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Question:

From Bedford, New Hampshire, USA:

Diagnosed at the age of five, my 13-year-old son has been on an insulin pump for about five years. In the past, he had an A1c that averaged between 6.5 and 7.0. He has maintained great control during the day while going through puberty, yet his numbers at night have been unbelievably high. This is definitely not an issue of omitted insulin or sneak eating since my husband and I still are very vigilant in overseeing insulin administration and, fortunately, our son is very compliant in his self management. The high blood sugars are also occurring around 2 to 3 a.m., long after his evening snack at 9:30 p.m. and bedtime around 10:30 p.m. We've been trying to monitor his blood sugars more closely at night to see when the spikes are occurring. He'll be fine at 11 p.m., midnight, 1 a.m. and sometimes 2 a.m. (sleeping through all the finger sticks) and then will rise to the 300s after that until around 6 a.m.. We've increased his basal rates during the 2 a.m. to 6 a.m. period by a full unit of insulin each hour, changed his nighttime correction factor for this time period from 1:100 to 1:60 and have even resorted, on occasion, to giving shots rather than relying on the pump to make sure that it's not a pump malfunction. We've only had one scare where he was producing ketones (we check blood ketones simultaneously with blood sugars when he's really high) and that was last week when he spiked to 560 mg/dl [31.1. mmol/L]. What else can we do? My husband and I are more than a little sleep deprived and are getting really concerned about our son's health. Is this just a result of growth hormones? He has grown about 6 inches in the last year.

Answer:

You may have left out a very important bit of information. You indicated that "in the past," your son's A1c values have been between 6.5 and 7%. But, what have the values been lately? If his A1c values are still as excellent as this, then I would (literally) not lose too much sleep with all the nighttime checks. A good A1c, despite some nocturnal elevated glucose values, may help you see the forest from the trees.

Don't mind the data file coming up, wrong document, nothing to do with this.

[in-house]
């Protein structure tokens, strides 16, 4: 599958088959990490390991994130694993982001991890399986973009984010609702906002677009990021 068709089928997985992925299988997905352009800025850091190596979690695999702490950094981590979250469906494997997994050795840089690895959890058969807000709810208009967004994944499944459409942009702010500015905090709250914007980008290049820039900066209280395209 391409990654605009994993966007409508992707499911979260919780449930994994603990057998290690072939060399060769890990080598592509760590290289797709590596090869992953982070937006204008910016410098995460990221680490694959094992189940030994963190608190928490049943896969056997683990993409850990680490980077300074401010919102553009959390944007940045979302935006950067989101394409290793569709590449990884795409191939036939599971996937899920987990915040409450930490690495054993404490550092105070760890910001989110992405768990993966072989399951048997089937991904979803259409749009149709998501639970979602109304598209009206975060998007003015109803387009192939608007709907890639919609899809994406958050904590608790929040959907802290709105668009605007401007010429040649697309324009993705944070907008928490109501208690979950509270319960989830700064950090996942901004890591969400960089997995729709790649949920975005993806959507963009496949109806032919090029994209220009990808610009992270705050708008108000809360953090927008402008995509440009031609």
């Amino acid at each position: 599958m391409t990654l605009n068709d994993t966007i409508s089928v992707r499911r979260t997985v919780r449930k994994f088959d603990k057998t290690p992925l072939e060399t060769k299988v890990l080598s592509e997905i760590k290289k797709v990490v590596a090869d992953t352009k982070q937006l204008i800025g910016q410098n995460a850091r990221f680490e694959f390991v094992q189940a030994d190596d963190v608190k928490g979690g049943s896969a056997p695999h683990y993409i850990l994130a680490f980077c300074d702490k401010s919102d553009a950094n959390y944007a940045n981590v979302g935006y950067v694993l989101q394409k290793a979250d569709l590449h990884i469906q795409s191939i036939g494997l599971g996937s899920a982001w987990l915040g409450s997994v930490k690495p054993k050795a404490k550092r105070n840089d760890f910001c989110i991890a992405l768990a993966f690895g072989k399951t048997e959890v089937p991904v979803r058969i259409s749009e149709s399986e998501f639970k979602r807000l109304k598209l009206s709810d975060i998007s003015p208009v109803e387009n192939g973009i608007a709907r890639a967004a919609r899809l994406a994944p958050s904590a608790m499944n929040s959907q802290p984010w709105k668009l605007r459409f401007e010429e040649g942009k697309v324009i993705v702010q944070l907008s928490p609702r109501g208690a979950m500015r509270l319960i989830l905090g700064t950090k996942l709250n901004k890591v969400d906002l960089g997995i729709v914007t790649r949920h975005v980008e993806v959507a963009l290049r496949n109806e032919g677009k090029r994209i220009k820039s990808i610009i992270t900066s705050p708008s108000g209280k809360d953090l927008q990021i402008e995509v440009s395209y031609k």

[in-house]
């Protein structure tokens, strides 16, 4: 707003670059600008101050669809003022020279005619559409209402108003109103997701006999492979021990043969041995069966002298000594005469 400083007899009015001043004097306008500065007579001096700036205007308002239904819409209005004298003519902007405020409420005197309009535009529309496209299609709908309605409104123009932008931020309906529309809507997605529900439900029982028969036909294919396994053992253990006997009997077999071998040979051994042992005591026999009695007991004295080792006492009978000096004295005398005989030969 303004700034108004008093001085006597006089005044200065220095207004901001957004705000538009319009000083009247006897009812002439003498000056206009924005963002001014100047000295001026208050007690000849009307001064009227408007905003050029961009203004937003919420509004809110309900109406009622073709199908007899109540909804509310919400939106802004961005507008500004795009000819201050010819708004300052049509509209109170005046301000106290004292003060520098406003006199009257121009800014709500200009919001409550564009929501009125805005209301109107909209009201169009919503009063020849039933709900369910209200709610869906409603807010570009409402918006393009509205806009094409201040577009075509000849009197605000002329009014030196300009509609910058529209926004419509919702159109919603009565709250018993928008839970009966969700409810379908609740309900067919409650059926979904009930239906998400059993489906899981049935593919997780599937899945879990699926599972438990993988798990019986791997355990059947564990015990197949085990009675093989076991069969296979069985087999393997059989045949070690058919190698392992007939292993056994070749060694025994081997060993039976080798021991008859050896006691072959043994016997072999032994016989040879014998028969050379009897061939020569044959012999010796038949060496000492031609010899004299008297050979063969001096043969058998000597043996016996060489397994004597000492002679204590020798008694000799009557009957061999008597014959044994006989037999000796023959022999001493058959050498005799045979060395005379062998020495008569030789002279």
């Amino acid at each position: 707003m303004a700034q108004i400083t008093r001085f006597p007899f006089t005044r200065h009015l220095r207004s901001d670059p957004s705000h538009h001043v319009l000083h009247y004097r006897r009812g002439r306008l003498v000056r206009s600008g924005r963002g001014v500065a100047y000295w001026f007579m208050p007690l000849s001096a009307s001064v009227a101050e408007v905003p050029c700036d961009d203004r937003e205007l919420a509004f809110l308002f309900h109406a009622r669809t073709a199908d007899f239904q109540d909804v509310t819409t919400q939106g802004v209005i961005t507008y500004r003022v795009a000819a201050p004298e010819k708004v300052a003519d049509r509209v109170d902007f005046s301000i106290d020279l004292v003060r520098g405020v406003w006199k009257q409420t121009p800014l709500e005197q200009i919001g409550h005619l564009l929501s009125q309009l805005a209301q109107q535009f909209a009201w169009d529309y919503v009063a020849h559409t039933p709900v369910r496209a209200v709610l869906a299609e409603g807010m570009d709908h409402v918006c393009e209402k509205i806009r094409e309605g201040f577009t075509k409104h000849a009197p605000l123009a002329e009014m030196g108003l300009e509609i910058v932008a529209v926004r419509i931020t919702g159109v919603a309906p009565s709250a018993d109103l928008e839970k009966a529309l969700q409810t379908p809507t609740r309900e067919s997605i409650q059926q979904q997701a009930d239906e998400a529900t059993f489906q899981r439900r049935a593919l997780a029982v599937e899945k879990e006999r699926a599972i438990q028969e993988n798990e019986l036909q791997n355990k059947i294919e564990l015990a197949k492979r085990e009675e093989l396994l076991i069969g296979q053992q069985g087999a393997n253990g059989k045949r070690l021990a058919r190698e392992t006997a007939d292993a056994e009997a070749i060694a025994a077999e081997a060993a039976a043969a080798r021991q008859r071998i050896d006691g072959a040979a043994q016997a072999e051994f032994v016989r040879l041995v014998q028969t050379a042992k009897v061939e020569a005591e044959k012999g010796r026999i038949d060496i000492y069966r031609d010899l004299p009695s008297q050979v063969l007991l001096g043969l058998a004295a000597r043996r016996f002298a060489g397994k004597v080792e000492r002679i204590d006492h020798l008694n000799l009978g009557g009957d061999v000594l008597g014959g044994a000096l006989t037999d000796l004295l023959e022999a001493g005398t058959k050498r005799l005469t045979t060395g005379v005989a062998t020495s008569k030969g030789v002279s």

Having said that, you have had eight years of diabetes experience, but maybe you are not familiar with what is commonly called the "Dawn Phenomenon." This is a NATURAL process, in part through normal hormonal secretory patterns, that lead to higher glucose values in the hours around awakening. This is partly why FASTING glucose is used to help make a diagnosis of diabetes.

Your observation of your child's growth and your question about "growth hormones" is close to the mark. There is an increase in the adrenal glands' productions of cortisol and the pituitary gland's production of growth hormone associated with the natural rhythm of the body clock. For those who awaken in the morning (as opposed to those who awaken to work the graveyard shifts), this "dawn phenomenon" helps to stoke the metabolic fire to get your day going and by increasing available glucose for fuel. During puberty, the associated growth spurt is well-documented to be associated with increased secretion of growth hormone - not just in the morning but overall higher 24 hour levels. Furthermore, puberty obviously is associated with increased levels of testosterone in boys (and estrogen in girls) and these pubertal steroids antagonize the effects of insulin.

With an insulin pump, you can easily raise the basal rates during these morning times when you find the higher glucose. But, I would advise that you do so only under the supervision or blessing of your child's own pediatric endocrinologist. You want to avoid serious over-insulinization that could lead to serious hypoglycemia.

DS

DTQ-20080427150804
Original posting 29 Apr 2008
Posted to Hyperglycemia and DKA

  
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Last Updated: Tuesday April 06, 2010 15:10:16
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